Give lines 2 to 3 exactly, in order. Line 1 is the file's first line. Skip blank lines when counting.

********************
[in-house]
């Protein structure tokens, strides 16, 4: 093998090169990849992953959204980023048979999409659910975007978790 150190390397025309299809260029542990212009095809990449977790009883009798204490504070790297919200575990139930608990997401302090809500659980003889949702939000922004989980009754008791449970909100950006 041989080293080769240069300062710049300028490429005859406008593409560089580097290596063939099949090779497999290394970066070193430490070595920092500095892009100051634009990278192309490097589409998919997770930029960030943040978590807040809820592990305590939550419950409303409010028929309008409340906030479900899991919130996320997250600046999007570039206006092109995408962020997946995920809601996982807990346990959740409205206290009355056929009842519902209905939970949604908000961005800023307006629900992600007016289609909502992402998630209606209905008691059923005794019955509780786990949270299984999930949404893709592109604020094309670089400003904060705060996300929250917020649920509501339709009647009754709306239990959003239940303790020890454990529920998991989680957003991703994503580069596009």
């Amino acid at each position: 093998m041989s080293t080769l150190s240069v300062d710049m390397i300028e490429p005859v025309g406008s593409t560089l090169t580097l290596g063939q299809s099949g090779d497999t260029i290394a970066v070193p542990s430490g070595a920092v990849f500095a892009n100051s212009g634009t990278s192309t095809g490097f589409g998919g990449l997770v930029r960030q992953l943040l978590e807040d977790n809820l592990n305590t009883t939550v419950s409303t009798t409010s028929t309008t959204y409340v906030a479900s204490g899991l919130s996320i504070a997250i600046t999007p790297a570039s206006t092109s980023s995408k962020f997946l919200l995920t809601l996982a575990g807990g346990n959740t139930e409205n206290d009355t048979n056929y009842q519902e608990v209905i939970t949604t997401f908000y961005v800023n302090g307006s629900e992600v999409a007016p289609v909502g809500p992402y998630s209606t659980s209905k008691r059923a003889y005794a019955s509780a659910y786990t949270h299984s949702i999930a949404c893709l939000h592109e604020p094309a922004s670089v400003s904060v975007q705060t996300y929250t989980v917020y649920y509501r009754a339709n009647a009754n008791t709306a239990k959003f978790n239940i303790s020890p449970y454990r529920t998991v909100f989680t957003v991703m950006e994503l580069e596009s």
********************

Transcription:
């Protein structure tokens, strides 16, 4: 093998090169990849992953959204980023048979999409659910975007978790 150190390397025309299809260029542990212009095809990449977790009883009798204490504070790297919200575990139930608990997401302090809500659980003889949702939000922004989980009754008791449970909100950006 041989080293080769240069300062710049300028490429005859406008593409560089580097290596063939099949090779497999290394970066070193430490070595920092500095892009100051634009990278192309490097589409998919997770930029960030943040978590807040809820592990305590939550419950409303409010028929309008409340906030479900899991919130996320997250600046999007570039206006092109995408962020997946995920809601996982807990346990959740409205206290009355056929009842519902209905939970949604908000961005800023307006629900992600007016289609909502992402998630209606209905008691059923005794019955509780786990949270299984999930949404893709592109604020094309670089400003904060705060996300929250917020649920509501339709009647009754709306239990959003239940303790020890454990529920998991989680957003991703994503580069596009």
């Amino acid at each position: 093998m041989s080293t080769l150190s240069v300062d710049m390397i300028e490429p005859v025309g406008s593409t560089l090169t580097l290596g063939q299809s099949g090779d497999t260029i290394a970066v070193p542990s430490g070595a920092v990849f500095a892009n100051s212009g634009t990278s192309t095809g490097f589409g998919g990449l997770v930029r960030q992953l943040l978590e807040d977790n809820l592990n305590t009883t939550v419950s409303t009798t409010s028929t309008t959204y409340v906030a479900s204490g899991l919130s996320i504070a997250i600046t999007p790297a570039s206006t092109s980023s995408k962020f997946l919200l995920t809601l996982a575990g807990g346990n959740t139930e409205n206290d009355t048979n056929y009842q519902e608990v209905i939970t949604t997401f908000y961005v800023n302090g307006s629900e992600v999409a007016p289609v909502g809500p992402y998630s209606t659980s209905k008691r059923a003889y005794a019955s509780a659910y786990t949270h299984s949702i999930a949404c893709l939000h592109e604020p094309a922004s670089v400003s904060v975007q705060t996300y929250t989980v917020y649920y509501r009754a339709n009647a009754n008791t709306a239990k959003f978790n239940i303790s020890p449970y454990r529920t998991v909100f989680t957003v991703m950006e994503l580069e596009s």